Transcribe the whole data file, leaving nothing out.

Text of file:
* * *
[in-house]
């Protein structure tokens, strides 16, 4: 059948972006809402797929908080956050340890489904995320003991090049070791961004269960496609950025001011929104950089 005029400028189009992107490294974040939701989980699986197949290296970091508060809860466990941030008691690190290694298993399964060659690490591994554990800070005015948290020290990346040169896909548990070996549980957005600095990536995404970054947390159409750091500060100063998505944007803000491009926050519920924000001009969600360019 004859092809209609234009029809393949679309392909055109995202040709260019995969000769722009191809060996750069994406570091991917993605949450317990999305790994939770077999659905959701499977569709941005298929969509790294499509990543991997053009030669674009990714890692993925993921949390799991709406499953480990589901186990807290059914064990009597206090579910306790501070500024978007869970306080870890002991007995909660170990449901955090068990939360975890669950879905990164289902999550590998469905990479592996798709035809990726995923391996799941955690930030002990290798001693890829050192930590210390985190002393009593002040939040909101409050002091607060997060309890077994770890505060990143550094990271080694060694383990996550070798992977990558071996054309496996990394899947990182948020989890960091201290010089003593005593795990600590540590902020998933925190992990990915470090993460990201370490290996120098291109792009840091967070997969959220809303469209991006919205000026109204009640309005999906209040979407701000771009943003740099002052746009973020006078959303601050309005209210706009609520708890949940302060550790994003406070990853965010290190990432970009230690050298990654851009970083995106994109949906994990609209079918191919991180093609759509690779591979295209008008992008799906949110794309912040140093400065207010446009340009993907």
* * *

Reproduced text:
[in-house]
């Protein structure tokens, strides 16, 4: 059948972006809402797929908080956050340890489904995320003991090049070791961004269960496609950025001011929104950089 005029400028189009992107490294974040939701989980699986197949290296970091508060809860466990941030008691690190290694298993399964060659690490591994554990800070005015948290020290990346040169896909548990070996549980957005600095990536995404970054947390159409750091500060100063998505944007803000491009926050519920924000001009969600360019 004859092809209609234009029809393949679309392909055109995202040709260019995969000769722009191809060996750069994406570091991917993605949450317990999305790994939770077999659905959701499977569709941005298929969509790294499509990543991997053009030669674009990714890692993925993921949390799991709406499953480990589901186990807290059914064990009597206090579910306790501070500024978007869970306080870890002991007995909660170990449901955090068990939360975890669950879905990164289902999550590998469905990479592996798709035809990726995923391996799941955690930030002990290798001693890829050192930590210390985190002393009593002040939040909101409050002091607060997060309890077994770890505060990143550094990271080694060694383990996550070798992977990558071996054309496996990394899947990182948020989890960091201290010089003593005593795990600590540590902020998933925190992990990915470090993460990201370490290996120098291109792009840091967070997969959220809303469209991006919205000026109204009640309005999906209040979407701000771009943003740099002052746009973020006078959303601050309005209210706009609520708890949940302060550790994003406070990853965010290190990432970009230690050298990654851009970083995106994109949906994990609209079918191919991180093609759509690779591979295209008008992008799906949110794309912040140093400065207010446009340009993907």